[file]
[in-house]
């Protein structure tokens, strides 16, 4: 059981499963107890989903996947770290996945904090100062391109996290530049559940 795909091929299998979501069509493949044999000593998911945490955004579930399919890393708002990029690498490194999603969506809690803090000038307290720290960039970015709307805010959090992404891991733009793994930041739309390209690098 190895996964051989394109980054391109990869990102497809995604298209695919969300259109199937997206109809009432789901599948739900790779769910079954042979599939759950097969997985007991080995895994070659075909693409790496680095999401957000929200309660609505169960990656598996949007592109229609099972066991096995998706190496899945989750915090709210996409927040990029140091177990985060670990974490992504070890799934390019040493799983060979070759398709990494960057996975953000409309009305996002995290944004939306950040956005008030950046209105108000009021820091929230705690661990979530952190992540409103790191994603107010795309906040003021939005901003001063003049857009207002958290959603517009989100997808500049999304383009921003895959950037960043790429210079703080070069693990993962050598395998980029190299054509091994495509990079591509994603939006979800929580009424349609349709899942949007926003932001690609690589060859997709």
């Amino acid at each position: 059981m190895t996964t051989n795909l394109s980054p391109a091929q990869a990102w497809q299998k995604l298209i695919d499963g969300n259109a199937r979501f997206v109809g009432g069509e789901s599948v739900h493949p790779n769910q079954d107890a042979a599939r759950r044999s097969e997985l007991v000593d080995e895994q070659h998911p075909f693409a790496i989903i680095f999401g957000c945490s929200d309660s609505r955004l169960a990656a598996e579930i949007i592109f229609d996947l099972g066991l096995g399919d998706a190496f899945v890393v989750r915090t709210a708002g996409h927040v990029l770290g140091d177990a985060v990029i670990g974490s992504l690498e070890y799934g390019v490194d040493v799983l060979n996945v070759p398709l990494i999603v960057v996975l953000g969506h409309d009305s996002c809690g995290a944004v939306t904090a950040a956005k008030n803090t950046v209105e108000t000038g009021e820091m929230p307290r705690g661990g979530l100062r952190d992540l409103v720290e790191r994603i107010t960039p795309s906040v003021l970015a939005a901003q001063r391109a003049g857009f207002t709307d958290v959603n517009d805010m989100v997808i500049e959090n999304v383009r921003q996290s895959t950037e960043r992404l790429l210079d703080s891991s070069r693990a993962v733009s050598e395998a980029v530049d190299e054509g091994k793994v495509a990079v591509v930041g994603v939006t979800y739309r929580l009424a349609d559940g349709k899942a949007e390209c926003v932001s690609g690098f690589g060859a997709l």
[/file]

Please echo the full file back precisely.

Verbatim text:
[in-house]
């Protein structure tokens, strides 16, 4: 059981499963107890989903996947770290996945904090100062391109996290530049559940 795909091929299998979501069509493949044999000593998911945490955004579930399919890393708002990029690498490194999603969506809690803090000038307290720290960039970015709307805010959090992404891991733009793994930041739309390209690098 190895996964051989394109980054391109990869990102497809995604298209695919969300259109199937997206109809009432789901599948739900790779769910079954042979599939759950097969997985007991080995895994070659075909693409790496680095999401957000929200309660609505169960990656598996949007592109229609099972066991096995998706190496899945989750915090709210996409927040990029140091177990985060670990974490992504070890799934390019040493799983060979070759398709990494960057996975953000409309009305996002995290944004939306950040956005008030950046209105108000009021820091929230705690661990979530952190992540409103790191994603107010795309906040003021939005901003001063003049857009207002958290959603517009989100997808500049999304383009921003895959950037960043790429210079703080070069693990993962050598395998980029190299054509091994495509990079591509994603939006979800929580009424349609349709899942949007926003932001690609690589060859997709």
């Amino acid at each position: 059981m190895t996964t051989n795909l394109s980054p391109a091929q990869a990102w497809q299998k995604l298209i695919d499963g969300n259109a199937r979501f997206v109809g009432g069509e789901s599948v739900h493949p790779n769910q079954d107890a042979a599939r759950r044999s097969e997985l007991v000593d080995e895994q070659h998911p075909f693409a790496i989903i680095f999401g957000c945490s929200d309660s609505r955004l169960a990656a598996e579930i949007i592109f229609d996947l099972g066991l096995g399919d998706a190496f899945v890393v989750r915090t709210a708002g996409h927040v990029l770290g140091d177990a985060v990029i670990g974490s992504l690498e070890y799934g390019v490194d040493v799983l060979n996945v070759p398709l990494i999603v960057v996975l953000g969506h409309d009305s996002c809690g995290a944004v939306t904090a950040a956005k008030n803090t950046v209105e108000t000038g009021e820091m929230p307290r705690g661990g979530l100062r952190d992540l409103v720290e790191r994603i107010t960039p795309s906040v003021l970015a939005a901003q001063r391109a003049g857009f207002t709307d958290v959603n517009d805010m989100v997808i500049e959090n999304v383009r921003q996290s895959t950037e960043r992404l790429l210079d703080s891991s070069r693990a993962v733009s050598e395998a980029v530049d190299e054509g091994k793994v495509a990079v591509v930041g994603v939006t979800y739309r929580l009424a349609d559940g349709k899942a949007e390209c926003v932001s690609g690098f690589g060859a997709l």